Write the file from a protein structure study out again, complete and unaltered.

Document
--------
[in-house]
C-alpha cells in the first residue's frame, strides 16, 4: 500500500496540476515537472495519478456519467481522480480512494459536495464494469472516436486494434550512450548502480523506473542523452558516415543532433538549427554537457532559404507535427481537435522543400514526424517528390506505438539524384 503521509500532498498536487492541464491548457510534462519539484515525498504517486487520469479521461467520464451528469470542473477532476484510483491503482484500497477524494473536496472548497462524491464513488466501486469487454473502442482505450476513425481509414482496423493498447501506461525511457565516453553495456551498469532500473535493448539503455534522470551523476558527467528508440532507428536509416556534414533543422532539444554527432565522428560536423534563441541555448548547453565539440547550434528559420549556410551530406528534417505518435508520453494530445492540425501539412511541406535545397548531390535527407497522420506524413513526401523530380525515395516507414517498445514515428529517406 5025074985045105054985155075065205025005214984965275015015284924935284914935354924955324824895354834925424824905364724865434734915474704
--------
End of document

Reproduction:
[in-house]
C-alpha cells in the first residue's frame, strides 16, 4: 500500500496540476515537472495519478456519467481522480480512494459536495464494469472516436486494434550512450548502480523506473542523452558516415543532433538549427554537457532559404507535427481537435522543400514526424517528390506505438539524384 503521509500532498498536487492541464491548457510534462519539484515525498504517486487520469479521461467520464451528469470542473477532476484510483491503482484500497477524494473536496472548497462524491464513488466501486469487454473502442482505450476513425481509414482496423493498447501506461525511457565516453553495456551498469532500473535493448539503455534522470551523476558527467528508440532507428536509416556534414533543422532539444554527432565522428560536423534563441541555448548547453565539440547550434528559420549556410551530406528534417505518435508520453494530445492540425501539412511541406535545397548531390535527407497522420506524413513526401523530380525515395516507414517498445514515428529517406 5025074985045105054985155075065205025005214984965275015015284924935284914935354924955324824895354834925424824905364724865434734915474704